The Wages of Fear

Taken from a novel that Hitch himself wanted to adapt, Henri-Georges Clouzot's The Wages of Fear was the Euro smash of 1953. Set in an unidentified country that suggests Venezuela, the godforsaken pueblo of Las Piedras is an ugly, buzzard-ridden dump populated by beggars, urchins, and cynical soldiers of fortune who amuse themselves with spitting contests in a sleazy cantina. The town is totally controlled by an American petroleum conglomerate, but the reigning prince is the layabout Mario (Yves Montand, with carefully knotted bandanna and a cigarette wedged in the corner of his mouth). Mario and three others are hired to drive two truckloads of nitroglycerin across 300 miles of winding, mountainous, badly paved roads. This suicidal drive is the ultimate test of macho, and Mario is scared that he won't measure up—every bump in the road a potential conflagration. What sets The Wages of Fear apart is its outrageous premise and the full-blown delirium of its pop existentialism. No movie before Shoah is more immersed in questions of being and nothingness—or more literal-minded. Reveling in the pure angst of its basic situation, featuring characters who can be vaporized at any moment, the film dramatizes every major existential trope. The Wages of Fear is no less a representation of nuclear anxiety than Godzilla or On the Beach. Call for showtimes. (NR) J. HOBERMAN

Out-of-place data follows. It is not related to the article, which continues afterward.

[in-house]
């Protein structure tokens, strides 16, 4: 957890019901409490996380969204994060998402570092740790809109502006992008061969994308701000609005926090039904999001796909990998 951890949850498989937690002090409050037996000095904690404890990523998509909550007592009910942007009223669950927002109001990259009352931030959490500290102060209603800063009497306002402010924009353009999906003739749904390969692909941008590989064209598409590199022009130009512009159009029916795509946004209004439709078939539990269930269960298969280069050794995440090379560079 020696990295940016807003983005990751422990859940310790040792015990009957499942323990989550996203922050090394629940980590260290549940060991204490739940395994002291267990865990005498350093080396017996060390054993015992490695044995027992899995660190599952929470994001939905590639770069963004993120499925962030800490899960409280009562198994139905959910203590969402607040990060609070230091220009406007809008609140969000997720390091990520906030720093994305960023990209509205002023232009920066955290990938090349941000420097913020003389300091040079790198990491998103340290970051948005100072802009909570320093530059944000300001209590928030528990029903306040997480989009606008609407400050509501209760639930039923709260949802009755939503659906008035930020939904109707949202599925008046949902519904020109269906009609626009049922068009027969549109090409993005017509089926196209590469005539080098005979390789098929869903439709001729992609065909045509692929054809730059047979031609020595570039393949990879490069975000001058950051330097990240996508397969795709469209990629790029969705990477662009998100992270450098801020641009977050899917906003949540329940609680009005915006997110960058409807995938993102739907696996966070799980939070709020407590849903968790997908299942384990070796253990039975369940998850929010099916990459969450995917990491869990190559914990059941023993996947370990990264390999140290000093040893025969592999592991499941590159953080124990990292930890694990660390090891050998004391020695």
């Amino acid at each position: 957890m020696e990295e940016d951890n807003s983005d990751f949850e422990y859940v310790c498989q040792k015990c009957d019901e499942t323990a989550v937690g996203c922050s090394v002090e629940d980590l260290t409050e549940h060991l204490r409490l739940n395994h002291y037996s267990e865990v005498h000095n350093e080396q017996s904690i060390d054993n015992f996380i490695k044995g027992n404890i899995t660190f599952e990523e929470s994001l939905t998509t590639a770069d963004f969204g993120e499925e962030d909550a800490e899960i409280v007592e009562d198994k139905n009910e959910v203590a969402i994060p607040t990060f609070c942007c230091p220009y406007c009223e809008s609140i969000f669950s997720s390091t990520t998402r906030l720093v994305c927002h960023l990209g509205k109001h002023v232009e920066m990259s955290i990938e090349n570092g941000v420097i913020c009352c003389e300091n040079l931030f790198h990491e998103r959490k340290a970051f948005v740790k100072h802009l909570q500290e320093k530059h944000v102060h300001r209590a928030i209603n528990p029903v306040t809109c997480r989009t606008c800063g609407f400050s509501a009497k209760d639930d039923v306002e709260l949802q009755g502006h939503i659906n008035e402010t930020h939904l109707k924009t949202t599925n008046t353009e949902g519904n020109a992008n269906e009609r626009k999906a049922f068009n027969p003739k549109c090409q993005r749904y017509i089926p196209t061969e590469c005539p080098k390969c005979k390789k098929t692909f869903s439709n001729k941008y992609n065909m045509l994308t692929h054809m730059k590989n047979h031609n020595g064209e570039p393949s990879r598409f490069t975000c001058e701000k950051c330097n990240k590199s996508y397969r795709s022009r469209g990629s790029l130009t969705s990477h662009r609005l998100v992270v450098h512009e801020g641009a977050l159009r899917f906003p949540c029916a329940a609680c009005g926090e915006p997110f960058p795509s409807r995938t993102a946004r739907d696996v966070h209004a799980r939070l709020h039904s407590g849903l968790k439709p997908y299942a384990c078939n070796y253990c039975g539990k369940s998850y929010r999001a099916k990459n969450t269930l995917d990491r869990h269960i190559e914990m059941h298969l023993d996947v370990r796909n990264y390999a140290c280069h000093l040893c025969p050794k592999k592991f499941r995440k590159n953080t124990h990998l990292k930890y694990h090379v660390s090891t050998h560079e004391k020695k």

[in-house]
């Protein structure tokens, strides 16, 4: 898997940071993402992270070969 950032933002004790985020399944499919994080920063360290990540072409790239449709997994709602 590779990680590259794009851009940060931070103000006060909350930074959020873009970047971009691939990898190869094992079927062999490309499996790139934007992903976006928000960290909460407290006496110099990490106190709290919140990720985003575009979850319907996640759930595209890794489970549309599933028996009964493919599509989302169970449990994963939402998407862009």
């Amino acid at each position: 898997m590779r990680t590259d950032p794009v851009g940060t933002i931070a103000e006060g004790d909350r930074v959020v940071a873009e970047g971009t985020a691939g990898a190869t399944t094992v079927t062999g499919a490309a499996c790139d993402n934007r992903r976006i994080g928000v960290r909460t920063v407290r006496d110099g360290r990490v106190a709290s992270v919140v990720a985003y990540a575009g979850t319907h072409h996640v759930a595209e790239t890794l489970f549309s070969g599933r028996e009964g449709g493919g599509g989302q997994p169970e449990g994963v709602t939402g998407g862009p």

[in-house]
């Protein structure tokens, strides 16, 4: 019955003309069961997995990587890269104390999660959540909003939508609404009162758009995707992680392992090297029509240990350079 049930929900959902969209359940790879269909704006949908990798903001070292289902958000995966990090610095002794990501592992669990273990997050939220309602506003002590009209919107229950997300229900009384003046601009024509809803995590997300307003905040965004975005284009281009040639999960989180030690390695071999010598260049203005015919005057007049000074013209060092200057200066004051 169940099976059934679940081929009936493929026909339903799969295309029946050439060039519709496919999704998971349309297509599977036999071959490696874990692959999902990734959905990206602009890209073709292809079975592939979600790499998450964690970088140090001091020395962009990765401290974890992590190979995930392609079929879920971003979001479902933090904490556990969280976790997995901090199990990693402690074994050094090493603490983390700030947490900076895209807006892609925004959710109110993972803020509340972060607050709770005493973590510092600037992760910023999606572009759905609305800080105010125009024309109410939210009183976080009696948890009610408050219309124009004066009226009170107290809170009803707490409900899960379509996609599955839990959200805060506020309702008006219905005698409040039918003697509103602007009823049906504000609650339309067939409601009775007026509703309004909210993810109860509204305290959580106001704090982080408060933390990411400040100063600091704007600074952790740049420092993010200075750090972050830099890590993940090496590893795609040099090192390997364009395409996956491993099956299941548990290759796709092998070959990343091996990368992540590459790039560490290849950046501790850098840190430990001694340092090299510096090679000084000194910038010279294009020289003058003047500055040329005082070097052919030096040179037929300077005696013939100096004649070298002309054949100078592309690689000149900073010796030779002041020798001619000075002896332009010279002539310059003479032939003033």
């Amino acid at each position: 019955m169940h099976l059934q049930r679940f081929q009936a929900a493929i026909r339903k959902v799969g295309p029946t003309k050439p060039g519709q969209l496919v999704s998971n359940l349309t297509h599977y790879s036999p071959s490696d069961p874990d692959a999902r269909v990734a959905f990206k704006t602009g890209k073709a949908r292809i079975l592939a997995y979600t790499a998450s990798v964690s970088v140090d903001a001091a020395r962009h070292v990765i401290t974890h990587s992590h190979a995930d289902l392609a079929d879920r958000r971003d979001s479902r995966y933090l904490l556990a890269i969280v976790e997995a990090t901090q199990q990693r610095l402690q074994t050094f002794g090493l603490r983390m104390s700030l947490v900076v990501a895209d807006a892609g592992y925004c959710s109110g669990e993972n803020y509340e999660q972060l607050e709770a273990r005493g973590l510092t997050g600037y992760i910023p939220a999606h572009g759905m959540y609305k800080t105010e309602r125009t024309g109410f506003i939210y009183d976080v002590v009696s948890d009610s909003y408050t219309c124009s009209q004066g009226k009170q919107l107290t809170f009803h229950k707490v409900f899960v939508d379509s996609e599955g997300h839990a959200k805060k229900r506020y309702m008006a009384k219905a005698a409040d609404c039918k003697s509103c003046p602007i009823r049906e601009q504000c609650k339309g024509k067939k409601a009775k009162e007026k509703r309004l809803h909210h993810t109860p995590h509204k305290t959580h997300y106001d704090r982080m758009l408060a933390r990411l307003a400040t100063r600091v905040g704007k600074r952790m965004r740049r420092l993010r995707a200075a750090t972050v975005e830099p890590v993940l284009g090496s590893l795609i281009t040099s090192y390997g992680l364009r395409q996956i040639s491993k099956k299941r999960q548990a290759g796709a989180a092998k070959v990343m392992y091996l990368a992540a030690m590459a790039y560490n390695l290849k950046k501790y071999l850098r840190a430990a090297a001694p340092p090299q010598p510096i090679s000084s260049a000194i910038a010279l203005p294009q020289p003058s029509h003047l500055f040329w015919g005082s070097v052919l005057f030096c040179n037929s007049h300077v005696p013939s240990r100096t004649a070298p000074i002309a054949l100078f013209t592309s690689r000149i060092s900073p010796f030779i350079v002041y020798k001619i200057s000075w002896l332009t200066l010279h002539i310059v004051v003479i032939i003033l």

Feb. 17-23, 2012

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